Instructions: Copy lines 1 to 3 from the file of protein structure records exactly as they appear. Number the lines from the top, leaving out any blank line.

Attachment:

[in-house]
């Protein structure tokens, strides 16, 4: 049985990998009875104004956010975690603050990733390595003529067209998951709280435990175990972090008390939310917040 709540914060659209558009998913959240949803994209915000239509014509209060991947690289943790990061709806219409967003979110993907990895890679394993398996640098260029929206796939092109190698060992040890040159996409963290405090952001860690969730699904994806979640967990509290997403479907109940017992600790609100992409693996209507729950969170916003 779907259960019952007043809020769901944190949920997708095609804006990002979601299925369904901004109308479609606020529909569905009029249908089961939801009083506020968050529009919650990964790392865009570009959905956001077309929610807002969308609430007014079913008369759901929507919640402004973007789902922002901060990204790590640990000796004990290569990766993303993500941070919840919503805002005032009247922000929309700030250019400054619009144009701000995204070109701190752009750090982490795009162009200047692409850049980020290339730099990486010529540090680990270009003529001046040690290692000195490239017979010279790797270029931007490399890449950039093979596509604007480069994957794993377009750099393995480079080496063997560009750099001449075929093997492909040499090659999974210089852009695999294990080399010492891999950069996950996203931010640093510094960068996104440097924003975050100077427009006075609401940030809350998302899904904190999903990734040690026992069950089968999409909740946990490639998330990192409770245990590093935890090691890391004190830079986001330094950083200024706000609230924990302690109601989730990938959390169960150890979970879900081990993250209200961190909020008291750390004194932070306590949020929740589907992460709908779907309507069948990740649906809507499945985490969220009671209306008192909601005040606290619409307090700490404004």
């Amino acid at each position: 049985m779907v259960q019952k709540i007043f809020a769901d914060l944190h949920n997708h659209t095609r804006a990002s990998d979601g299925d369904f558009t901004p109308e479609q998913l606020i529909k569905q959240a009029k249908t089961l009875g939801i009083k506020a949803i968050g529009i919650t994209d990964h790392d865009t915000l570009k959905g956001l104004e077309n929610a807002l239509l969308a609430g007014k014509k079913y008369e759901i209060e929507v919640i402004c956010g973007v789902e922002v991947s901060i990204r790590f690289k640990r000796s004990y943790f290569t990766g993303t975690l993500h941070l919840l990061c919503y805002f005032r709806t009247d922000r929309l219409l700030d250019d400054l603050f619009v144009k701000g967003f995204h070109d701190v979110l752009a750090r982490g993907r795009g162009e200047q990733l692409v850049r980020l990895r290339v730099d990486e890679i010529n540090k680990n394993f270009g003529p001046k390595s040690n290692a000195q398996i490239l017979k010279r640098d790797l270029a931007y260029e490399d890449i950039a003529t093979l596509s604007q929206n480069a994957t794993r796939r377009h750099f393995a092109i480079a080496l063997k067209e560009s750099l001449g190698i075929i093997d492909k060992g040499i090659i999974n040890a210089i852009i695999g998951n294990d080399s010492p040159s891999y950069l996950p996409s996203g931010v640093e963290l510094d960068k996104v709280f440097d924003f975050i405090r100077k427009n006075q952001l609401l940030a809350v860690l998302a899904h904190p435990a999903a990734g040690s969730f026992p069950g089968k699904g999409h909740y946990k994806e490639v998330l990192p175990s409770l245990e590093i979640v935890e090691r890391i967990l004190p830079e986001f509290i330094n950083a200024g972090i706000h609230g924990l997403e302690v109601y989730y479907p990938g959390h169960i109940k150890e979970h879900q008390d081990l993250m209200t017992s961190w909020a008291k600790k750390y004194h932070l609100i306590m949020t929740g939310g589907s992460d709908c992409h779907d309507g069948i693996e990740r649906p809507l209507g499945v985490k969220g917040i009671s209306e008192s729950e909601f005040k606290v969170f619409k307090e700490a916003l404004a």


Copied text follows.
[in-house]
């Protein structure tokens, strides 16, 4: 049985990998009875104004956010975690603050990733390595003529067209998951709280435990175990972090008390939310917040 709540914060659209558009998913959240949803994209915000239509014509209060991947690289943790990061709806219409967003979110993907990895890679394993398996640098260029929206796939092109190698060992040890040159996409963290405090952001860690969730699904994806979640967990509290997403479907109940017992600790609100992409693996209507729950969170916003 779907259960019952007043809020769901944190949920997708095609804006990002979601299925369904901004109308479609606020529909569905009029249908089961939801009083506020968050529009919650990964790392865009570009959905956001077309929610807002969308609430007014079913008369759901929507919640402004973007789902922002901060990204790590640990000796004990290569990766993303993500941070919840919503805002005032009247922000929309700030250019400054619009144009701000995204070109701190752009750090982490795009162009200047692409850049980020290339730099990486010529540090680990270009003529001046040690290692000195490239017979010279790797270029931007490399890449950039093979596509604007480069994957794993377009750099393995480079080496063997560009750099001449075929093997492909040499090659999974210089852009695999294990080399010492891999950069996950996203931010640093510094960068996104440097924003975050100077427009006075609401940030809350998302899904904190999903990734040690026992069950089968999409909740946990490639998330990192409770245990590093935890090691890391004190830079986001330094950083200024706000609230924990302690109601989730990938959390169960150890979970879900081990993250209200961190909020008291750390004194932070306590949020929740589907992460709908779907309507069948990740649906809507499945985490969220009671209306008192909601005040606290619409307090700490404004």
């Amino acid at each position: 049985m779907v259960q019952k709540i007043f809020a769901d914060l944190h949920n997708h659209t095609r804006a990002s990998d979601g299925d369904f558009t901004p109308e479609q998913l606020i529909k569905q959240a009029k249908t089961l009875g939801i009083k506020a949803i968050g529009i919650t994209d990964h790392d865009t915000l570009k959905g956001l104004e077309n929610a807002l239509l969308a609430g007014k014509k079913y008369e759901i209060e929507v919640i402004c956010g973007v789902e922002v991947s901060i990204r790590f690289k640990r000796s004990y943790f290569t990766g993303t975690l993500h941070l919840l990061c919503y805002f005032r709806t009247d922000r929309l219409l700030d250019d400054l603050f619009v144009k701000g967003f995204h070109d701190v979110l752009a750090r982490g993907r795009g162009e200047q990733l692409v850049r980020l990895r290339v730099d990486e890679i010529n540090k680990n394993f270009g003529p001046k390595s040690n290692a000195q398996i490239l017979k010279r640098d790797l270029a931007y260029e490399d890449i950039a003529t093979l596509s604007q929206n480069a994957t794993r796939r377009h750099f393995a092109i480079a080496l063997k067209e560009s750099l001449g190698i075929i093997d492909k060992g040499i090659i999974n040890a210089i852009i695999g998951n294990d080399s010492p040159s891999y950069l996950p996409s996203g931010v640093e963290l510094d960068k996104v709280f440097d924003f975050i405090r100077k427009n006075q952001l609401l940030a809350v860690l998302a899904h904190p435990a999903a990734g040690s969730f026992p069950g089968k699904g999409h909740y946990k994806e490639v998330l990192p175990s409770l245990e590093i979640v935890e090691r890391i967990l004190p830079e986001f509290i330094n950083a200024g972090i706000h609230g924990l997403e302690v109601y989730y479907p990938g959390h169960i109940k150890e979970h879900q008390d081990l993250m209200t017992s961190w909020a008291k600790k750390y004194h932070l609100i306590m949020t929740g939310g589907s992460d709908c992409h779907d309507g069948i693996e990740r649906p809507l209507g499945v985490k969220g917040i009671s209306e008192s729950e909601f005040k606290v969170f619409k307090e700490a916003l404004a």